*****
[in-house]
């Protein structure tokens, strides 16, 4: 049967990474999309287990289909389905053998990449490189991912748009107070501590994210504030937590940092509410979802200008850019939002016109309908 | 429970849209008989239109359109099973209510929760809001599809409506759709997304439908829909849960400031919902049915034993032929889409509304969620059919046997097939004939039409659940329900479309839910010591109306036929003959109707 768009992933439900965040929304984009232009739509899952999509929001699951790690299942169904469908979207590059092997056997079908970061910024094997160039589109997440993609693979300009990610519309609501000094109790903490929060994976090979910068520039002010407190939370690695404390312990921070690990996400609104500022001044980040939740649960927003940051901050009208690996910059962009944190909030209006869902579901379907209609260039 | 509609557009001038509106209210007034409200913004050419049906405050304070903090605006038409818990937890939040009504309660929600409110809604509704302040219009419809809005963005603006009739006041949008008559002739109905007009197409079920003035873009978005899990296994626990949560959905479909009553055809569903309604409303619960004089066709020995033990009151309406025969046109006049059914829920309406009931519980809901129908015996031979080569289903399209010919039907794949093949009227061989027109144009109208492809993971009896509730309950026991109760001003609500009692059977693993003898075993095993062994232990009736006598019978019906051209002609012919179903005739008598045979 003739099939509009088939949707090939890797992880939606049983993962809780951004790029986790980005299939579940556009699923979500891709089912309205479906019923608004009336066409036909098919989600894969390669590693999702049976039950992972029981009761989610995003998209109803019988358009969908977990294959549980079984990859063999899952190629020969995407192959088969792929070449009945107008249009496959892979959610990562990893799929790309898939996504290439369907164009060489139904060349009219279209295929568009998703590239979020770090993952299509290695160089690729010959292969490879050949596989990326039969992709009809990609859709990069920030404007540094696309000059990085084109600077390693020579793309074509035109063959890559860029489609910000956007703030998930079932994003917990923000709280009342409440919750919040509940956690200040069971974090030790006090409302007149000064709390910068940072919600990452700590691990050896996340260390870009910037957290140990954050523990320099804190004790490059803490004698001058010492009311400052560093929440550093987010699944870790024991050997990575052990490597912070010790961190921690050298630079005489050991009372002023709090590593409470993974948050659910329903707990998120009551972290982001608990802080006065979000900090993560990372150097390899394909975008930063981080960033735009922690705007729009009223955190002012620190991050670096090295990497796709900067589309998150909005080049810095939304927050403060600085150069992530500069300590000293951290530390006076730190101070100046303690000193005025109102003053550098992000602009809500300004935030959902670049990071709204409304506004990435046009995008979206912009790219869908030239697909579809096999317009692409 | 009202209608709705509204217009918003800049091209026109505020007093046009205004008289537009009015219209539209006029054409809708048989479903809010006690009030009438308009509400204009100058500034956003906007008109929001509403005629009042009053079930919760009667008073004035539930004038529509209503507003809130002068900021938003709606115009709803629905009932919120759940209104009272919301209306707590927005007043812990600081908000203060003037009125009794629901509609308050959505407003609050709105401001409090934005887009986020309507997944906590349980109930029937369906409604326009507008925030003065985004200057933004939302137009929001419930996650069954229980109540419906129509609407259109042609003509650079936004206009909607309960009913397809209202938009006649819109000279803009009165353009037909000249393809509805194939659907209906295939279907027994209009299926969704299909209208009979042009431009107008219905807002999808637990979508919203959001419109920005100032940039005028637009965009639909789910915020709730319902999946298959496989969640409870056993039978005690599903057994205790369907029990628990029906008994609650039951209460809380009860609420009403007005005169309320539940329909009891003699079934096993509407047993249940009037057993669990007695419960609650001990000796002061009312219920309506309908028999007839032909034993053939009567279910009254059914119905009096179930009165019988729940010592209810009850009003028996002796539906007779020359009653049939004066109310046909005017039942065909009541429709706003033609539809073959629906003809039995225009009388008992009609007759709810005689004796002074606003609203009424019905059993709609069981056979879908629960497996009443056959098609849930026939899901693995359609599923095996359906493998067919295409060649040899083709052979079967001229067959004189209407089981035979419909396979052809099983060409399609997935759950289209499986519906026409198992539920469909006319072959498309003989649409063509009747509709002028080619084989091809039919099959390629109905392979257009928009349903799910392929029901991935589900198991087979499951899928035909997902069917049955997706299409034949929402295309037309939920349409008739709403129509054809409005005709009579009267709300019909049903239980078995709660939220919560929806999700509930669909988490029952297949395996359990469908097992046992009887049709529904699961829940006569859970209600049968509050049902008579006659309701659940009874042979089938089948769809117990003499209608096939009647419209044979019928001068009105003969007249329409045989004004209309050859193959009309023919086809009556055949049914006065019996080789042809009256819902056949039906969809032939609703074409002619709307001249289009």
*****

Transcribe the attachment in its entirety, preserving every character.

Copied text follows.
[in-house]
């Protein structure tokens, strides 16, 4: 049967990474999309287990289909389905053998990449490189991912748009107070501590994210504030937590940092509410979802200008850019939002016109309908 | 429970849209008989239109359109099973209510929760809001599809409506759709997304439908829909849960400031919902049915034993032929889409509304969620059919046997097939004939039409659940329900479309839910010591109306036929003959109707 768009992933439900965040929304984009232009739509899952999509929001699951790690299942169904469908979207590059092997056997079908970061910024094997160039589109997440993609693979300009990610519309609501000094109790903490929060994976090979910068520039002010407190939370690695404390312990921070690990996400609104500022001044980040939740649960927003940051901050009208690996910059962009944190909030209006869902579901379907209609260039 | 509609557009001038509106209210007034409200913004050419049906405050304070903090605006038409818990937890939040009504309660929600409110809604509704302040219009419809809005963005603006009739006041949008008559002739109905007009197409079920003035873009978005899990296994626990949560959905479909009553055809569903309604409303619960004089066709020995033990009151309406025969046109006049059914829920309406009931519980809901129908015996031979080569289903399209010919039907794949093949009227061989027109144009109208492809993971009896509730309950026991109760001003609500009692059977693993003898075993095993062994232990009736006598019978019906051209002609012919179903005739008598045979 003739099939509009088939949707090939890797992880939606049983993962809780951004790029986790980005299939579940556009699923979500891709089912309205479906019923608004009336066409036909098919989600894969390669590693999702049976039950992972029981009761989610995003998209109803019988358009969908977990294959549980079984990859063999899952190629020969995407192959088969792929070449009945107008249009496959892979959610990562990893799929790309898939996504290439369907164009060489139904060349009219279209295929568009998703590239979020770090993952299509290695160089690729010959292969490879050949596989990326039969992709009809990609859709990069920030404007540094696309000059990085084109600077390693020579793309074509035109063959890559860029489609910000956007703030998930079932994003917990923000709280009342409440919750919040509940956690200040069971974090030790006090409302007149000064709390910068940072919600990452700590691990050896996340260390870009910037957290140990954050523990320099804190004790490059803490004698001058010492009311400052560093929440550093987010699944870790024991050997990575052990490597912070010790961190921690050298630079005489050991009372002023709090590593409470993974948050659910329903707990998120009551972290982001608990802080006065979000900090993560990372150097390899394909975008930063981080960033735009922690705007729009009223955190002012620190991050670096090295990497796709900067589309998150909005080049810095939304927050403060600085150069992530500069300590000293951290530390006076730190101070100046303690000193005025109102003053550098992000602009809500300004935030959902670049990071709204409304506004990435046009995008979206912009790219869908030239697909579809096999317009692409 | 009202209608709705509204217009918003800049091209026109505020007093046009205004008289537009009015219209539209006029054409809708048989479903809010006690009030009438308009509400204009100058500034956003906007008109929001509403005629009042009053079930919760009667008073004035539930004038529509209503507003809130002068900021938003709606115009709803629905009932919120759940209104009272919301209306707590927005007043812990600081908000203060003037009125009794629901509609308050959505407003609050709105401001409090934005887009986020309507997944906590349980109930029937369906409604326009507008925030003065985004200057933004939302137009929001419930996650069954229980109540419906129509609407259109042609003509650079936004206009909607309960009913397809209202938009006649819109000279803009009165353009037909000249393809509805194939659907209906295939279907027994209009299926969704299909209208009979042009431009107008219905807002999808637990979508919203959001419109920005100032940039005028637009965009639909789910915020709730319902999946298959496989969640409870056993039978005690599903057994205790369907029990628990029906008994609650039951209460809380009860609420009403007005005169309320539940329909009891003699079934096993509407047993249940009037057993669990007695419960609650001990000796002061009312219920309506309908028999007839032909034993053939009567279910009254059914119905009096179930009165019988729940010592209810009850009003028996002796539906007779020359009653049939004066109310046909005017039942065909009541429709706003033609539809073959629906003809039995225009009388008992009609007759709810005689004796002074606003609203009424019905059993709609069981056979879908629960497996009443056959098609849930026939899901693995359609599923095996359906493998067919295409060649040899083709052979079967001229067959004189209407089981035979419909396979052809099983060409399609997935759950289209499986519906026409198992539920469909006319072959498309003989649409063509009747509709002028080619084989091809039919099959390629109905392979257009928009349903799910392929029901991935589900198991087979499951899928035909997902069917049955997706299409034949929402295309037309939920349409008739709403129509054809409005005709009579009267709300019909049903239980078995709660939220919560929806999700509930669909988490029952297949395996359990469908097992046992009887049709529904699961829940006569859970209600049968509050049902008579006659309701659940009874042979089938089948769809117990003499209608096939009647419209044979019928001068009105003969007249329409045989004004209309050859193959009309023919086809009556055949049914006065019996080789042809009256819902056949039906969809032939609703074409002619709307001249289009």